Snap Inc., parent company of messaging app Snapchat, has quietly filed for an initial public offering — when members of the public, as opposed to just private investors, can buy shares of company stock for the first time — sources briefed on the matter told Reuters.
People who want to buy Snap stock could be able to do so as early as March 2017, although details are limited since Snap's filing was confidential.
The company could be valued between $25 and $35 billion, potentially making it one of the most valuable market debuts for a tech company of all time — third to Facebook and Alibaba, the Chinese e-commerce giant, according to the New York Times.
Only nine tech firms have priced IPOs in the United States so far in 2016, the worst showing in seven years, according to an analysis from Bloomberg. And the number of pricings across all industries is also at its lowest level since 2009.
Popular startups like Uber and Airbnb have chosen to remain as privately held companies, using venture capital and other institutional investors to raise the capital they need to keep growing.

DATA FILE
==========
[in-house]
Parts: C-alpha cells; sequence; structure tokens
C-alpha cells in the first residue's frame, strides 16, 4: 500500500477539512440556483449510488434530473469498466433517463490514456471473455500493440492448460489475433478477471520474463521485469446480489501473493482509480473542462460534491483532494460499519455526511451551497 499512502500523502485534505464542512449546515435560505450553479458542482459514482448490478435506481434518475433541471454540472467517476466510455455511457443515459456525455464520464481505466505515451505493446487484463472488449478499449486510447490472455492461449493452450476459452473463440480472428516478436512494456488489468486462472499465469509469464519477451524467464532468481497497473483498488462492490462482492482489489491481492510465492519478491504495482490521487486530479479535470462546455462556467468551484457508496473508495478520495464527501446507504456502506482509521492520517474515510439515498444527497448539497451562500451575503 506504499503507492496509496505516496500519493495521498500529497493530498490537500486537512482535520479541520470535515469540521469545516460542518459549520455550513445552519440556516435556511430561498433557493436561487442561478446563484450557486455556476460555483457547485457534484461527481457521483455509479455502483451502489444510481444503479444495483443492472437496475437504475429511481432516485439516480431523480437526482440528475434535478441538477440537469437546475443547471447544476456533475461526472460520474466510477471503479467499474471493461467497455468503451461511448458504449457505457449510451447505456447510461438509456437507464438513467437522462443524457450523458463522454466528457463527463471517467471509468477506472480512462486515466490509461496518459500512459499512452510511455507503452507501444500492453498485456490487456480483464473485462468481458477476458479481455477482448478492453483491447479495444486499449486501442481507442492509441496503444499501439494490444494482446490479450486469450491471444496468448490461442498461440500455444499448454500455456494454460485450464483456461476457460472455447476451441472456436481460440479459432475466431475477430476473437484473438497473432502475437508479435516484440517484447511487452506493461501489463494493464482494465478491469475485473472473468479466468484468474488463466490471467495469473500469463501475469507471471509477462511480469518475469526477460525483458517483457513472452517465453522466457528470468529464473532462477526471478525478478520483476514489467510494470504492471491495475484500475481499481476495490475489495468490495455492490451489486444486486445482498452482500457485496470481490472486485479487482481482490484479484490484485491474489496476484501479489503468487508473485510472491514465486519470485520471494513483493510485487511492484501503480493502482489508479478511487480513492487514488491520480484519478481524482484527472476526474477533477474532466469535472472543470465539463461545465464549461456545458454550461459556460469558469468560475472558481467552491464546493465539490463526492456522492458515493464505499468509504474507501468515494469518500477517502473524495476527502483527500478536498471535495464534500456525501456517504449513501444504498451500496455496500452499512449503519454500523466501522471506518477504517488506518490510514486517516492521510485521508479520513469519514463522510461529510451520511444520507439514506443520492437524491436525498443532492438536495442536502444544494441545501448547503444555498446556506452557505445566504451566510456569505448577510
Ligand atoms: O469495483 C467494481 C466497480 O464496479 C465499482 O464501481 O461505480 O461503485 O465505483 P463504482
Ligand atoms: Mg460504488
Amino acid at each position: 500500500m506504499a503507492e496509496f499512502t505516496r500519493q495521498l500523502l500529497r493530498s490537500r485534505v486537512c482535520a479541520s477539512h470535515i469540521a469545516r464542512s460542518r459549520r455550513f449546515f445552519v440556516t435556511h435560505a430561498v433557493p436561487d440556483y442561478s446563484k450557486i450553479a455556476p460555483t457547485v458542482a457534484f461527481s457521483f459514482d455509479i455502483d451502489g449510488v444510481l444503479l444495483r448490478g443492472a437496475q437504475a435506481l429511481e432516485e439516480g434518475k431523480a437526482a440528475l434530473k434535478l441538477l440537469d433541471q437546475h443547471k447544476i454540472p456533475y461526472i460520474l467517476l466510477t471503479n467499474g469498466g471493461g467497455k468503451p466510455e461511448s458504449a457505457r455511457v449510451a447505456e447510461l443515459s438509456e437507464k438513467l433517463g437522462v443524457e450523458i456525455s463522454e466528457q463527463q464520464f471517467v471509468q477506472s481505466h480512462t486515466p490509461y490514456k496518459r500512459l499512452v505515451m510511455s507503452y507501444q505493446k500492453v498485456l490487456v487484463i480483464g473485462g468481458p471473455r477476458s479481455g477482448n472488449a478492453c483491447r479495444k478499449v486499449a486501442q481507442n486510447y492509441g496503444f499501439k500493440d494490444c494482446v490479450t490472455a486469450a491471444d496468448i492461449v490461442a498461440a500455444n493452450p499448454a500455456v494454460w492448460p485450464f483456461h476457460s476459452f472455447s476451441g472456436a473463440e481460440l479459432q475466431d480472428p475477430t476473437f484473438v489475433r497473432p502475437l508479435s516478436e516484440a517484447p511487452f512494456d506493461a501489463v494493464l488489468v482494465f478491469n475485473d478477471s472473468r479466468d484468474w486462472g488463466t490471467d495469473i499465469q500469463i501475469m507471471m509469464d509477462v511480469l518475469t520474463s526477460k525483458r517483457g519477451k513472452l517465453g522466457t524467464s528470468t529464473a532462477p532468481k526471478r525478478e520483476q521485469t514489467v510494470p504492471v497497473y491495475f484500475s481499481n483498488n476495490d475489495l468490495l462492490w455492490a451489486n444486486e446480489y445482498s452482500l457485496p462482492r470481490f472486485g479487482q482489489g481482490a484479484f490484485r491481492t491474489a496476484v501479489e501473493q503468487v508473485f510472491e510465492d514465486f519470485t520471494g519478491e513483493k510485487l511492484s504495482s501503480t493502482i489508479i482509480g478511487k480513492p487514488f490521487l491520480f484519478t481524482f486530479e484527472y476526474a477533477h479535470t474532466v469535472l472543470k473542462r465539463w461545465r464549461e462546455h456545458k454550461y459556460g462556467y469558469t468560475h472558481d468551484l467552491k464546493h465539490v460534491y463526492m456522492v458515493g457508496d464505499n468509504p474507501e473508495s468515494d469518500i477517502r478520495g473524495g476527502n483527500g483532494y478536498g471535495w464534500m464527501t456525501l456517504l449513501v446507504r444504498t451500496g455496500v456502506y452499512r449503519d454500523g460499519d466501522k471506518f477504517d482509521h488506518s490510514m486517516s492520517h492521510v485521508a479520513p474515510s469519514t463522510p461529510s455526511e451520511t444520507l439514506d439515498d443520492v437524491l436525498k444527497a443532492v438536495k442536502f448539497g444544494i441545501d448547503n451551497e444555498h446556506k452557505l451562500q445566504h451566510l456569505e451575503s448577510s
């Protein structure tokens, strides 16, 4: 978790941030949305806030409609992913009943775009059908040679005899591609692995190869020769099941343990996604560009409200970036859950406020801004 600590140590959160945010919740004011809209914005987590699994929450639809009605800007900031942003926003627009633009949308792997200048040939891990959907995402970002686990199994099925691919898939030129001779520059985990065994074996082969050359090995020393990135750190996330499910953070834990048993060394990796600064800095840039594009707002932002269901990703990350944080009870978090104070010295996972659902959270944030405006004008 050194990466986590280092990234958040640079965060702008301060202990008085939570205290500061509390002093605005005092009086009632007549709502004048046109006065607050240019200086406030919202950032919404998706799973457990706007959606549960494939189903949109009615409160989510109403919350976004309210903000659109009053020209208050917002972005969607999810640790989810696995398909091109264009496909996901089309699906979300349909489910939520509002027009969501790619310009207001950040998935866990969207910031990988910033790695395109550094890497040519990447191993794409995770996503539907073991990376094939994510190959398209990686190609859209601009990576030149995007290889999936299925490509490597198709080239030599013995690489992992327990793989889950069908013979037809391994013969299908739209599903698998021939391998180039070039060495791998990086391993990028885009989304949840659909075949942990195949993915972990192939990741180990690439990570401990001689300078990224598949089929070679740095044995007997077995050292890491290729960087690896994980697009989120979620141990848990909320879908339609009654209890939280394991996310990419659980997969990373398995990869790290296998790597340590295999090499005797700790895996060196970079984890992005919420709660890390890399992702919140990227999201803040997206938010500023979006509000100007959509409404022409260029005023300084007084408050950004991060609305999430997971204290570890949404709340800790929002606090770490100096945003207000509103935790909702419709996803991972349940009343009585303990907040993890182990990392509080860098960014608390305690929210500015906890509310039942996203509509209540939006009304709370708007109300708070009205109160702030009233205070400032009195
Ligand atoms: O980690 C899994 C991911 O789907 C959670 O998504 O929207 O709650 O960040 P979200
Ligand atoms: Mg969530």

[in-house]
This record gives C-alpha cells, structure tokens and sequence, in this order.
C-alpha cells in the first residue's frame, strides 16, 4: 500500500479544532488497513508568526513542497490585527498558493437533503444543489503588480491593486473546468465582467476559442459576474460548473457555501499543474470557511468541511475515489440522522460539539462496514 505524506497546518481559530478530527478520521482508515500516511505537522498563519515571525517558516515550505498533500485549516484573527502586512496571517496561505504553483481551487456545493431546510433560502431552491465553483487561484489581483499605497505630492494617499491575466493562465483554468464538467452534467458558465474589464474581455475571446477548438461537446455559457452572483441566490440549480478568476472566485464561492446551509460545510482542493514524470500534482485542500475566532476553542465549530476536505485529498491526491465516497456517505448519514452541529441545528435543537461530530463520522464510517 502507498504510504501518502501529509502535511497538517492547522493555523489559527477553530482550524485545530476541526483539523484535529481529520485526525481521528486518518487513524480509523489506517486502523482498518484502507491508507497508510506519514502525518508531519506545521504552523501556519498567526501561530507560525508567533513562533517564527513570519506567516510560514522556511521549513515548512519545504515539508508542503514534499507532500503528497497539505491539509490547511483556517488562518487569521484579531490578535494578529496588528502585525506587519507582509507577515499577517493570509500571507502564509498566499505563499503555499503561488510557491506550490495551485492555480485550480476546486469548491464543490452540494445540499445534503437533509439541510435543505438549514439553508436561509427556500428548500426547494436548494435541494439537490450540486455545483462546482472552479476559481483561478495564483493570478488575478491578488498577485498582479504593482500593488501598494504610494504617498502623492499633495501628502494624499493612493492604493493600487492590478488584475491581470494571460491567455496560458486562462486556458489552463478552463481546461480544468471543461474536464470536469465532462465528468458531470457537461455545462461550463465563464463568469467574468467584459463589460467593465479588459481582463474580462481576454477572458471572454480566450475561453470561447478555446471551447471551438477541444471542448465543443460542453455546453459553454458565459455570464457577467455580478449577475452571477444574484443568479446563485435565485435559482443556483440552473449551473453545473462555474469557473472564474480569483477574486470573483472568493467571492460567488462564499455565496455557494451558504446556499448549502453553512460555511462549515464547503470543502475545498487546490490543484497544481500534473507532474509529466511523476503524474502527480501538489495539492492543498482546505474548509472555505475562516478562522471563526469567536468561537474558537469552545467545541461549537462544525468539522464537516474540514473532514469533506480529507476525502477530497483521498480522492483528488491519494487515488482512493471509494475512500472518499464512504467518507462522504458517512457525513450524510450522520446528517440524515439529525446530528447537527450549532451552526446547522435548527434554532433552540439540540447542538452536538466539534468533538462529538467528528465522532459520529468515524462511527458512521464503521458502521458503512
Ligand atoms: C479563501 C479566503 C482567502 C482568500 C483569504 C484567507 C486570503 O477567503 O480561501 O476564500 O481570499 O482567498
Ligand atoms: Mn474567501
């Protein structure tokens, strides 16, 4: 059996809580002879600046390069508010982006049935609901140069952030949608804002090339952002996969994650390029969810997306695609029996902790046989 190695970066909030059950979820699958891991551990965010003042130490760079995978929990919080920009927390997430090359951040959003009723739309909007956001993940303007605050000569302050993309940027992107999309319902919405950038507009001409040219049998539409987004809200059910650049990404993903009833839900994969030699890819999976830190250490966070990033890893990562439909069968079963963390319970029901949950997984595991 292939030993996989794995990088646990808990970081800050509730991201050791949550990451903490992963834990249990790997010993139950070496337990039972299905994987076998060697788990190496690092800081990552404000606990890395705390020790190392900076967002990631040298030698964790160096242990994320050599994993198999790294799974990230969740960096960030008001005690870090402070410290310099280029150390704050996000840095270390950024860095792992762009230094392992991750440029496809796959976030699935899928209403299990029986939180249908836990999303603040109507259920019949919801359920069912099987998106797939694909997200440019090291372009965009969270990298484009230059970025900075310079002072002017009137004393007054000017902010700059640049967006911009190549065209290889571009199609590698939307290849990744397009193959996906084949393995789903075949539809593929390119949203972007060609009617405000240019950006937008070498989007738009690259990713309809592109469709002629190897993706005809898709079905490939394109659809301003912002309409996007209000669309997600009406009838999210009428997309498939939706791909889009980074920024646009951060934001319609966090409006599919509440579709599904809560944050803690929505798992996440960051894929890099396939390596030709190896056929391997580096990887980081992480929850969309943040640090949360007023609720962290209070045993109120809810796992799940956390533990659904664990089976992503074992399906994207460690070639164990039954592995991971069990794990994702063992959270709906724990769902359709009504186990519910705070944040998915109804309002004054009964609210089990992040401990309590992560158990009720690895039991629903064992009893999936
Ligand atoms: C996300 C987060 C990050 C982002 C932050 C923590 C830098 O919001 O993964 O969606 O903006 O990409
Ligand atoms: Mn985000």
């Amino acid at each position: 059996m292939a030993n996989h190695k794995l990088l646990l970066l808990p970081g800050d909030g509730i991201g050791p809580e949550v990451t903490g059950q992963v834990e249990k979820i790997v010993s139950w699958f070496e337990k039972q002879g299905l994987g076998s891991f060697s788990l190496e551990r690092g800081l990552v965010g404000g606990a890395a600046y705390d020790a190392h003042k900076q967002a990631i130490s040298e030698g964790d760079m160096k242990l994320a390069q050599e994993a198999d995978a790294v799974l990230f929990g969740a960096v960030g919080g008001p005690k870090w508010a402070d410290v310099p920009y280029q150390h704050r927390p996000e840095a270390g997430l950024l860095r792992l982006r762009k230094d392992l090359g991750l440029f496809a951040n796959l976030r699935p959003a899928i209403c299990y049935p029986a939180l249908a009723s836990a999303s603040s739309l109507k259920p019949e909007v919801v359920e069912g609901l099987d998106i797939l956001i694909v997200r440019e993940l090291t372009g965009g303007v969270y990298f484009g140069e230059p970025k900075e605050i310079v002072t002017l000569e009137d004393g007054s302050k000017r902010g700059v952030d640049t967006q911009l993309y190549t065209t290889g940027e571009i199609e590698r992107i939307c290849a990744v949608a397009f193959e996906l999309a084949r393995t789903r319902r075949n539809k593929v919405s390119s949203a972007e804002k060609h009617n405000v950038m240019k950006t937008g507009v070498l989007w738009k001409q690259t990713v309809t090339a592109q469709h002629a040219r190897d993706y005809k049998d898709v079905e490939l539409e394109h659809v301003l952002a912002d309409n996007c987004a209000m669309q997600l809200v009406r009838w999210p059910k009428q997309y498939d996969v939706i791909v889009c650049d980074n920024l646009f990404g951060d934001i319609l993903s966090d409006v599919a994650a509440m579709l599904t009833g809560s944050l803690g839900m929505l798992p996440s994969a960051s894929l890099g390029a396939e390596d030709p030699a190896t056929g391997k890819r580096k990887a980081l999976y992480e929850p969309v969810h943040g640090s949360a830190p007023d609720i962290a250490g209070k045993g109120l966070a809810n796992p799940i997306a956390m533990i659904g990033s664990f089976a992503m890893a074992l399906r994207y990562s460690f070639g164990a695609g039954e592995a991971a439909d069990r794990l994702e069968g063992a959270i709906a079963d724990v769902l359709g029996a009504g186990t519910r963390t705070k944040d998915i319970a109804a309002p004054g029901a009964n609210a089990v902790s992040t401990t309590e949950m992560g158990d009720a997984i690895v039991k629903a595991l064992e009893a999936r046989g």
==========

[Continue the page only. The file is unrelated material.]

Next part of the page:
Staying private has a lot of advantages for companies: Once you IPO, the public is entitled to far more information about your company. Four times a year, public businesses must release detailed performance data in earnings reports. Private companies do not have this requirement.
But, while a Snap IPO is likely to be very kind to the company's pre-IPO investors, employees, and the bankers who will run the offering — there's a good reason regular Joe investors may want to sit this one out.
That's because — while they can generate excitement and buzz, turning scruffy founders into instant billionaires — it's a misconception that by buying into a stock at the IPO price, you're actually getting "in on the ground floor."
A study of IPO returns by University of Florida finance professor Jay Ritter found that on average, investors in IPO stocks actually lag investors in similar companies — and lose money over the following five years after the offering.
Even if a company does well after a rocky start, like Facebook, which went public back in 2012, individual investors might not be able to stick it out long enough to recover losses.
Indeed, Facebook lost $50 billion in value just between its May IPO and mid-August of 2012, devastating the returns of everyday folks — while funds that bet against Facebook got rich.
In other words, investing in an IPO can be particularly risky.